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How to change the security level of a RedHat Linux or Fedora Core Linux system


During installation of your system you will likely have been asked about the firewall settings you want to use. The installation process defaults to the most secure configuration for your firewall on the very sensible assumption that it is better to have a system that is too secure than one that is not secure secure enough. A wise system administrator will always start with everything locked down and then lift the restrictions one by one as the need to do so becomes apparent.

Most users do what the installer recommends and take the most secure firewall option only to later find that the system is locked down so tightly that they can't get things like ftp and samba to work. While on the subject of ftp most security experts advice against the use of ftp for file transfer favoring instead the more secure scp(Secure Copy)  for copying files between systems. Similarly ssh is now recommended instead of telnet for remotely logging in to systems.

If your system is directly visible to the outside world then you will want to be very careful in reducing the level of security provided by the system's firewall. If your Linux system is on a system that is on an isolated and trusted network or behind a well configured firewall then you may not need the highest level of security available. This is a judgement call that you will make based on your specific environment.

If you are using RedHat 9 then you can run the following command to change the firewall security level of your system:

    /usr/sbin/lokkit

lokkit allows you to change the security level from a choice of High, Medium and No Firewall. Navigation is achieved using the tab key to move around and the space bar to select.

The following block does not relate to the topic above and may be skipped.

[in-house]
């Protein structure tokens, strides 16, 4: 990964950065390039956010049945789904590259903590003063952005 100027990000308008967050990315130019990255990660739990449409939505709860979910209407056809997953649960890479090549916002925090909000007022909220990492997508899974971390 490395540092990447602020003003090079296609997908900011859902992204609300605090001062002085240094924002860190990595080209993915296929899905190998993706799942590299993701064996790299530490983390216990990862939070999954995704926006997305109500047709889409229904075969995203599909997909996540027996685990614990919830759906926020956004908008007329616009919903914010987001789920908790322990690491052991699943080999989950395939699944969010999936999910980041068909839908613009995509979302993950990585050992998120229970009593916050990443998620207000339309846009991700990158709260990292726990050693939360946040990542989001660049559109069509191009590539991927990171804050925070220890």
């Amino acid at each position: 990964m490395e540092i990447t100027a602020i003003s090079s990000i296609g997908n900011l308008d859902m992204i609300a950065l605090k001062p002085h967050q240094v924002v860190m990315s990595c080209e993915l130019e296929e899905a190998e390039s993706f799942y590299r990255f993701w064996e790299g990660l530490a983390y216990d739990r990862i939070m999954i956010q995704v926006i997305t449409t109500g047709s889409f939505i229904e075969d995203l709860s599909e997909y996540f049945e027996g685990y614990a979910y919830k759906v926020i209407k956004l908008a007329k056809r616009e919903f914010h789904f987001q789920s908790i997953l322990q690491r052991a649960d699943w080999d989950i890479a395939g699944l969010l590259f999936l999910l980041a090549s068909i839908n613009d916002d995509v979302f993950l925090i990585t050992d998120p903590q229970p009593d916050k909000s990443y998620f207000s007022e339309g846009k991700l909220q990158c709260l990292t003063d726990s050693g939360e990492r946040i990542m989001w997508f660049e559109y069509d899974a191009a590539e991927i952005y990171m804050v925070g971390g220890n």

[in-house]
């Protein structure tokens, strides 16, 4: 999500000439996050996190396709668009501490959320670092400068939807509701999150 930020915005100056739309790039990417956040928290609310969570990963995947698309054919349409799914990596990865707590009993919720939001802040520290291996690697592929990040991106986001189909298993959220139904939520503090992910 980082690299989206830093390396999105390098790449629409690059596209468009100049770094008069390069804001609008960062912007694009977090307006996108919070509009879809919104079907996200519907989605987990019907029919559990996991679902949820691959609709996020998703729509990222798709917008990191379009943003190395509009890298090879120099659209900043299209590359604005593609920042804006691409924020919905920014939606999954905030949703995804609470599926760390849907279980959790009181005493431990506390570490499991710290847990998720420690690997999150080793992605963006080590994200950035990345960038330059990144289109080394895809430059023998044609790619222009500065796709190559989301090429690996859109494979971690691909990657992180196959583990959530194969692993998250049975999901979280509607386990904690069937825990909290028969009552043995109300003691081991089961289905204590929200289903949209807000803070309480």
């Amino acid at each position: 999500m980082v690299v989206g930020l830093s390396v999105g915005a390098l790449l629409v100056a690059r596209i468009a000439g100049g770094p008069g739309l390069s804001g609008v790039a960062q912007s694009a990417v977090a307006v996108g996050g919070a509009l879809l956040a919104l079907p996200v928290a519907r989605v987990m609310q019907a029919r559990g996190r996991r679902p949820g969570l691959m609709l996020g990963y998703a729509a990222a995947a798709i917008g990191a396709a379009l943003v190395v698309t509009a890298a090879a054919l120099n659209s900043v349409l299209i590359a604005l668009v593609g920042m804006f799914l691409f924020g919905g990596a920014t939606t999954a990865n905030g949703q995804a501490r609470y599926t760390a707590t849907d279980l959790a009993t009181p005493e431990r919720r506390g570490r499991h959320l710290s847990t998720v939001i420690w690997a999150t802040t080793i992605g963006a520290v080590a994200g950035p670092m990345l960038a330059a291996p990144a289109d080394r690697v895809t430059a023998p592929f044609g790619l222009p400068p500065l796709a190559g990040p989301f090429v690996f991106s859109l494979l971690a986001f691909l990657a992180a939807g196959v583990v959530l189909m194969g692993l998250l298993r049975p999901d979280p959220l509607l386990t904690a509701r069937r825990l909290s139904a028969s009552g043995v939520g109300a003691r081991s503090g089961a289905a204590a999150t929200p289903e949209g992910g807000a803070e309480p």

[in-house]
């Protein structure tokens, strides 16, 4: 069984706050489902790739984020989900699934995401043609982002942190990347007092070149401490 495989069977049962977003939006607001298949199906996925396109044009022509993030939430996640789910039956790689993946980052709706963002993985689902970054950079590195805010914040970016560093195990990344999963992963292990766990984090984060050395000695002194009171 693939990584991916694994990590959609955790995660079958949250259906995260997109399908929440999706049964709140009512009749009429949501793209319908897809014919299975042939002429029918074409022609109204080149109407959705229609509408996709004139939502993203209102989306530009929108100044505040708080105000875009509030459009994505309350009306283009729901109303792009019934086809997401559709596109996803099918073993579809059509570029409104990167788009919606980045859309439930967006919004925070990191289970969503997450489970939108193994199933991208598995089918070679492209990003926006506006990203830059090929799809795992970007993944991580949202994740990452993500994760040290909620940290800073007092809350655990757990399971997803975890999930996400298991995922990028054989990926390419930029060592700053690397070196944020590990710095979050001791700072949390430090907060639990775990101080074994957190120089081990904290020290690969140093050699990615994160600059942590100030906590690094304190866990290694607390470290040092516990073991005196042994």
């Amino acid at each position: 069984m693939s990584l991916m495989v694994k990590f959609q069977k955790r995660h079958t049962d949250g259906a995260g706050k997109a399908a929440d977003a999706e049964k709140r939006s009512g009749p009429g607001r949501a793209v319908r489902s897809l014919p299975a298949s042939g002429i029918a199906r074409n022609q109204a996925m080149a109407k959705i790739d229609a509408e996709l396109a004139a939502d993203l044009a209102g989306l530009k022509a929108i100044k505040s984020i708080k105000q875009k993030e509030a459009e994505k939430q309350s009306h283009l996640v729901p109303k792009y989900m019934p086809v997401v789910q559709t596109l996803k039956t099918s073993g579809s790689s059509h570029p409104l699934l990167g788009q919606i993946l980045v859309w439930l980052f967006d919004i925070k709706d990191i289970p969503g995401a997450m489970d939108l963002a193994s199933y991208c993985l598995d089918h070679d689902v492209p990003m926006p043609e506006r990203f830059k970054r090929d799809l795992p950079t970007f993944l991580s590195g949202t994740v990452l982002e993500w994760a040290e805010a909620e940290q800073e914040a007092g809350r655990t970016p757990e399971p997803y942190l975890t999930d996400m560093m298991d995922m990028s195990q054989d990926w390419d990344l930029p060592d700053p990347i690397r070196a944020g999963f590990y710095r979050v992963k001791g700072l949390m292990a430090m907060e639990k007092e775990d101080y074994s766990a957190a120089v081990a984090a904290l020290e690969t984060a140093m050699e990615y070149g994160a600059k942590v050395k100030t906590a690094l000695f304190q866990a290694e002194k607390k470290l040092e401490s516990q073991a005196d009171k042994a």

You can also customize the settings by selecting the "Customize" button. This gives you a further level of control allowing you to permit DHCP, SSH, Telnet, HTTP (for web servers), SMTP (for email) and FTP (for file transfer). Another option provided gives you the ability to specify which network devices on the system are on a trusted network. You might, for example, be connected to two networks via two network devices - one connected to a trusted network and another interfacing to the outside world. In this situation you can tell the firewall which network device to trust and which one to treat with a healthy level of suspicion.

If you are running Fedora Core with either an X server running or access via a remote X server then you are fortunate to have the choice of running either lokkit or a GUI based security level administation tool which can be invoked as follows:

    /usr/sbin/system-config-securitylevel

Both lokkit and  require root privaledges.

 
 
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